The “heist” or “mission” format is the backbone of Cyberpunk role-playing. The PbtA Cyberpunk game The Sprawl, as a specific example, builds a strong mission structure into its rules. This is great reading if you’re interested in structuring these sorts of game sessions.

Mystery

Someone dies, or the crown jewels are stolen, or Johnson has planted information that sabotages his competitor for the vice president promotion. In any of these cases, the characters must find out whodunnit before it’s too late. In mysteries, the characters are focused on finding out the information they need to solve the mystery, with the added complication that the perpetrator may be trying to stop them. Mysteries are typically the backbone of intrigue and conspiracy games, with characters trying to figure out the truth of what’s going on and get the big picture.

Mysteries require a lot of planning, and just as if the GM were writing a novel, they have to know who the (in-game) players are, what the clues are, and make decisions about pacing as the game is played. If the players are missing important clues the GM can drop additional hints, and if the players are burning through the mystery the GM can throw them off the trail with red herrings. With both of these, the GM must be careful: too many red herrings and players get frustrated, too many nudging hints and the players feel railroaded. The challenge is to both make the story interesting and make the players feel smart for figuring it out. Although written for a specific system, GURPS Mysteries is the best general guide for writing and running RPG mysteries I’ve ever read.

Battle

Many, even most, RPGs center around combat, so the notion of a battle being a standalone adventure structure sometimes gets lost in the shuffle. That said, battles are the other ‘D’ in D&D…dragons are supposed to be the penultimate foe in the setting, so fighting one is an adventure all itself. When your players are getting ready to face the major foe of the campaign, or when the army they’ve been leading makes it to their final showdown, you have a battle. Similar to a heist, this structure rewards planning and strategy, but instead of breaking into a building the session culminates in an epic combat where all the mechanical gizmos of the system come out to play.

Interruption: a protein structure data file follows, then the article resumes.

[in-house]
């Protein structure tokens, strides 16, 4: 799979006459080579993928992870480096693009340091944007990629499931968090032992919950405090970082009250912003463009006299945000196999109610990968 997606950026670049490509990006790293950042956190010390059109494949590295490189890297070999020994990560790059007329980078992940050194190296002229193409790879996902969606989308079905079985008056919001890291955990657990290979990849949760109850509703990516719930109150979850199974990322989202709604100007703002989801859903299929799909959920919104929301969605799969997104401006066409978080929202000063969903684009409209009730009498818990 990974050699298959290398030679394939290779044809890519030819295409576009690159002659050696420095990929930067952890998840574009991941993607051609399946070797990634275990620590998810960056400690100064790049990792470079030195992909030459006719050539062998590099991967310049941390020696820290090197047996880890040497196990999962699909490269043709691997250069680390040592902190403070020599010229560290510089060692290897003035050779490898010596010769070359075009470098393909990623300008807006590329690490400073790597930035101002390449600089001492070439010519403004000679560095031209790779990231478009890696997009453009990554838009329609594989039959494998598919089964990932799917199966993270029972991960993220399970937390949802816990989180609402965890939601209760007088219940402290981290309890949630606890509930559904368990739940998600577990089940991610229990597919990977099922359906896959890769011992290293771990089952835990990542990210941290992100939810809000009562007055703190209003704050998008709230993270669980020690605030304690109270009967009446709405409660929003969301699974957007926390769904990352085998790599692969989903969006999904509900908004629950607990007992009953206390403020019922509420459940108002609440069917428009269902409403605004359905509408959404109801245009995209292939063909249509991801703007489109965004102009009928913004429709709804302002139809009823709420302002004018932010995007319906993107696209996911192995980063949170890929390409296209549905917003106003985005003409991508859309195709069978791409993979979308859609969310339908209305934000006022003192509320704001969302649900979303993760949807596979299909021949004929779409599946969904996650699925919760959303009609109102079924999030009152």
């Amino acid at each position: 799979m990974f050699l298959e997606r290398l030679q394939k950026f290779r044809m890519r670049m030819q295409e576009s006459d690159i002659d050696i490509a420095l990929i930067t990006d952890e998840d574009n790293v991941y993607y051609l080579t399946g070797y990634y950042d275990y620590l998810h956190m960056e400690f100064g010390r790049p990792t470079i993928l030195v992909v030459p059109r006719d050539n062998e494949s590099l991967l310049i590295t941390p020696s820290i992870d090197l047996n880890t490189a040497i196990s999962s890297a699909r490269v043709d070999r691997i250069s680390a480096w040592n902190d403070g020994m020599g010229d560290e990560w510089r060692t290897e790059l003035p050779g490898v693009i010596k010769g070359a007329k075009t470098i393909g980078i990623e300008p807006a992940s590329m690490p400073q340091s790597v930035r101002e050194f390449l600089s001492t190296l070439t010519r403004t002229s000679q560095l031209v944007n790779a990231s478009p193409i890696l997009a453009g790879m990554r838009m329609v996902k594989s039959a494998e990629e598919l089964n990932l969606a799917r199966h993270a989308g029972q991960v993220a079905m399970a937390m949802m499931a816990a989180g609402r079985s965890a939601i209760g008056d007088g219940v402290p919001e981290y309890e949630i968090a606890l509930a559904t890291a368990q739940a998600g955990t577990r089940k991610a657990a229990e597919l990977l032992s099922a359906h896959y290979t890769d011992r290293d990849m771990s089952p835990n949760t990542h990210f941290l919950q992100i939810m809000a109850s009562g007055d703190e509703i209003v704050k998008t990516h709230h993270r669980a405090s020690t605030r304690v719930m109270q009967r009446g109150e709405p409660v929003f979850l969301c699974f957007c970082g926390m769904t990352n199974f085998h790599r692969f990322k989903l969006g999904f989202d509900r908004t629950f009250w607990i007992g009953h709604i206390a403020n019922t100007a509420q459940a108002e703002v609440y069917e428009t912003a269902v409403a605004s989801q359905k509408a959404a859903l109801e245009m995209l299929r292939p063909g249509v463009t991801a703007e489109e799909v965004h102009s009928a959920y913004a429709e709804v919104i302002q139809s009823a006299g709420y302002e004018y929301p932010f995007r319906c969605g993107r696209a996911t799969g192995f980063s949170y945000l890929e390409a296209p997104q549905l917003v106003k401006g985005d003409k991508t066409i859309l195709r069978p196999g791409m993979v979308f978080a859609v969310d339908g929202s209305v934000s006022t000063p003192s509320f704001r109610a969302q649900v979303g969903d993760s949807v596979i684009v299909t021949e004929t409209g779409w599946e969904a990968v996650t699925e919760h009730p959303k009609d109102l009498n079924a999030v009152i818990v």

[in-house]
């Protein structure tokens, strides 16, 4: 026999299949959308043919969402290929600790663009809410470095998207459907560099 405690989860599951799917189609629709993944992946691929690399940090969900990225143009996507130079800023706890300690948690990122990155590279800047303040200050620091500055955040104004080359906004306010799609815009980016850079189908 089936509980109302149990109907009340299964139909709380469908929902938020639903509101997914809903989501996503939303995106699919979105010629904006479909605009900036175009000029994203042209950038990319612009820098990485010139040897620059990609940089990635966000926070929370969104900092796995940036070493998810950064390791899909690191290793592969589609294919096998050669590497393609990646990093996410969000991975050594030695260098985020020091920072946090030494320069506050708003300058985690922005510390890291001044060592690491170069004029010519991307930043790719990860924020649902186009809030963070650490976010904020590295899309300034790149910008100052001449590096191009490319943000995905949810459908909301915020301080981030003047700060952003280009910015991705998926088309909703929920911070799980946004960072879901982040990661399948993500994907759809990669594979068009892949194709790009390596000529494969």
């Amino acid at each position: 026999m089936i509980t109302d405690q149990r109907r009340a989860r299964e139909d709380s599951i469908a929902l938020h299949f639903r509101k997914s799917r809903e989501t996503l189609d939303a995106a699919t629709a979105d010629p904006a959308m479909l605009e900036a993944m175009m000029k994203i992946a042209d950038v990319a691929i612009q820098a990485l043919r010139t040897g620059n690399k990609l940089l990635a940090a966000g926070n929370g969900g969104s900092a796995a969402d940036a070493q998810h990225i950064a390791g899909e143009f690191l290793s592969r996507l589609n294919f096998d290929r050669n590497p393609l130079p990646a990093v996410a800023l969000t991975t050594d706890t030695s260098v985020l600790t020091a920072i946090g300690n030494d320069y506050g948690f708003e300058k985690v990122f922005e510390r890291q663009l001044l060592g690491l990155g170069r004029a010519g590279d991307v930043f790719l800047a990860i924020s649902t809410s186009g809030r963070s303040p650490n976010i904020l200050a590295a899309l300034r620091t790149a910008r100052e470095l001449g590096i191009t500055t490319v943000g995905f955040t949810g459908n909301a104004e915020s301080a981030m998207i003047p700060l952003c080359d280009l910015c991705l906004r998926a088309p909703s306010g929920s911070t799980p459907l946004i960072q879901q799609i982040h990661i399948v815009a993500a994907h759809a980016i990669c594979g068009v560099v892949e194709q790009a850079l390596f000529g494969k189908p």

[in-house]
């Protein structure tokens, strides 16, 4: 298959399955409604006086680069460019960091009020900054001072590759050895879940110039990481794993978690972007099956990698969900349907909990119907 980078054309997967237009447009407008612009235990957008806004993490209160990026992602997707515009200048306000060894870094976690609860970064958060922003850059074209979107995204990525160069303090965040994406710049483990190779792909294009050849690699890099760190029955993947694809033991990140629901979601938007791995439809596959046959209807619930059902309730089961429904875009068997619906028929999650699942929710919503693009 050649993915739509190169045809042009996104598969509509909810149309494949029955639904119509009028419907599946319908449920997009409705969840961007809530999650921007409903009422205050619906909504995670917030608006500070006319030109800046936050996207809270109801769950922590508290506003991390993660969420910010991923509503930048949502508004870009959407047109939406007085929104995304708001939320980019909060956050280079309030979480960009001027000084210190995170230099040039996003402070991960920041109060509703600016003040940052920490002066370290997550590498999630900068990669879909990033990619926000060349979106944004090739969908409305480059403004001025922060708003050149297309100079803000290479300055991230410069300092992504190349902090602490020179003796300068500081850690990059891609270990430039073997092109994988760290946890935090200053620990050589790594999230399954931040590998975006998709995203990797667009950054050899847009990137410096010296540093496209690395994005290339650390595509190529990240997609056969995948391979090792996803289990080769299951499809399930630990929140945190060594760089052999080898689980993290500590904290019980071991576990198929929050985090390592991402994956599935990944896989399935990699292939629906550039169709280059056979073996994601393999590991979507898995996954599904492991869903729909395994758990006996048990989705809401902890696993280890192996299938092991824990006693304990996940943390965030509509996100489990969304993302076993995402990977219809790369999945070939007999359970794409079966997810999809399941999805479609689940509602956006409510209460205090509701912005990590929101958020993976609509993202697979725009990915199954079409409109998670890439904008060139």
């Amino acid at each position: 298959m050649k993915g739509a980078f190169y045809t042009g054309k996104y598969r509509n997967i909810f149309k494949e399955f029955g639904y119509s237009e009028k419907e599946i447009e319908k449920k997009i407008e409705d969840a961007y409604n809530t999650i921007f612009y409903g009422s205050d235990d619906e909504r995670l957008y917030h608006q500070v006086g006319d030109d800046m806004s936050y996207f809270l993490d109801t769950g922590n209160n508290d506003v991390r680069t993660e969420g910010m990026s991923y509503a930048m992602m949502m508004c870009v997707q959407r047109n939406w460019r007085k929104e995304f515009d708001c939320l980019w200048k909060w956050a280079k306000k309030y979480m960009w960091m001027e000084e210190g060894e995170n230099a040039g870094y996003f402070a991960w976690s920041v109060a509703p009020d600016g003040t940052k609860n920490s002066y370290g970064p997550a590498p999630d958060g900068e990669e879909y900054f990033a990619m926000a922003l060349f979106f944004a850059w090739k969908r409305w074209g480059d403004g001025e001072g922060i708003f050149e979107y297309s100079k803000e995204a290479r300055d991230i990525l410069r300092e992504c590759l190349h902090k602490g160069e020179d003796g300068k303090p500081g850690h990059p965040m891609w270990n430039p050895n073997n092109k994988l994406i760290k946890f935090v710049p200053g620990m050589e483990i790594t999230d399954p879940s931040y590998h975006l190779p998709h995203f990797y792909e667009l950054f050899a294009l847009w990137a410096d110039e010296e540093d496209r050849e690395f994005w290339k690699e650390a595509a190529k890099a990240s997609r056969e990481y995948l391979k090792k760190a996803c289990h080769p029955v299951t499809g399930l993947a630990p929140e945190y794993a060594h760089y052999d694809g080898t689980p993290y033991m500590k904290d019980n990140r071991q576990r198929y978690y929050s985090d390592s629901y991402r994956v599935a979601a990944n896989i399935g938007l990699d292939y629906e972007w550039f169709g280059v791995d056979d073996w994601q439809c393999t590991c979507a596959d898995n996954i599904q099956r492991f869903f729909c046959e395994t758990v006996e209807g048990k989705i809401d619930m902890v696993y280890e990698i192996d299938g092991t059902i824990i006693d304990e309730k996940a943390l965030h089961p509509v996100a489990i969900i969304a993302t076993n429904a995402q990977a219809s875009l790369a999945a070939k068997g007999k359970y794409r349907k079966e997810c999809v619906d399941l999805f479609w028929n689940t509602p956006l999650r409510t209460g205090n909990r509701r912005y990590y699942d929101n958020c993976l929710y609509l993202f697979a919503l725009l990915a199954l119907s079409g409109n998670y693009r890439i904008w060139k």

Because combat is such a significant part of most RPG campaigns, the most important part of planning a big battle is to make it special. The sorts of things that may otherwise get ignored, like terrain and environmental conditions, can help make it memorable. The type of enemy is also a potential differentiator, like the abovementioned dragons, or a big capital ship in a space opera game, or powered armor in a cyberpunk game. And of course, few GMs can resist the opportunity to bust out the mass combat system…but make sure you’ve done your homework, or what was supposed to be memorable could just turn into a slog.

Travelogue

The characters have to get somewhere, and it’s going to be one hell of a trip. The Travelogue is the biggest part of Tolkien’s writing that didn’t really translate into role-playing games, in part because travel didn’t really have much of a place in the wargames upon which D&D was based. Nonetheless, an adventure focused on getting from one place to another gives lots of opportunities for action. While you could have a straightforward “get the ring to Mount Doom” quest, you could also write an adventure about exploring unknown lands, and make the journey more important than the destination. For something perhaps more fast-paced and oppositional, the characters could race a group of rivals or enemies to get to the destination first.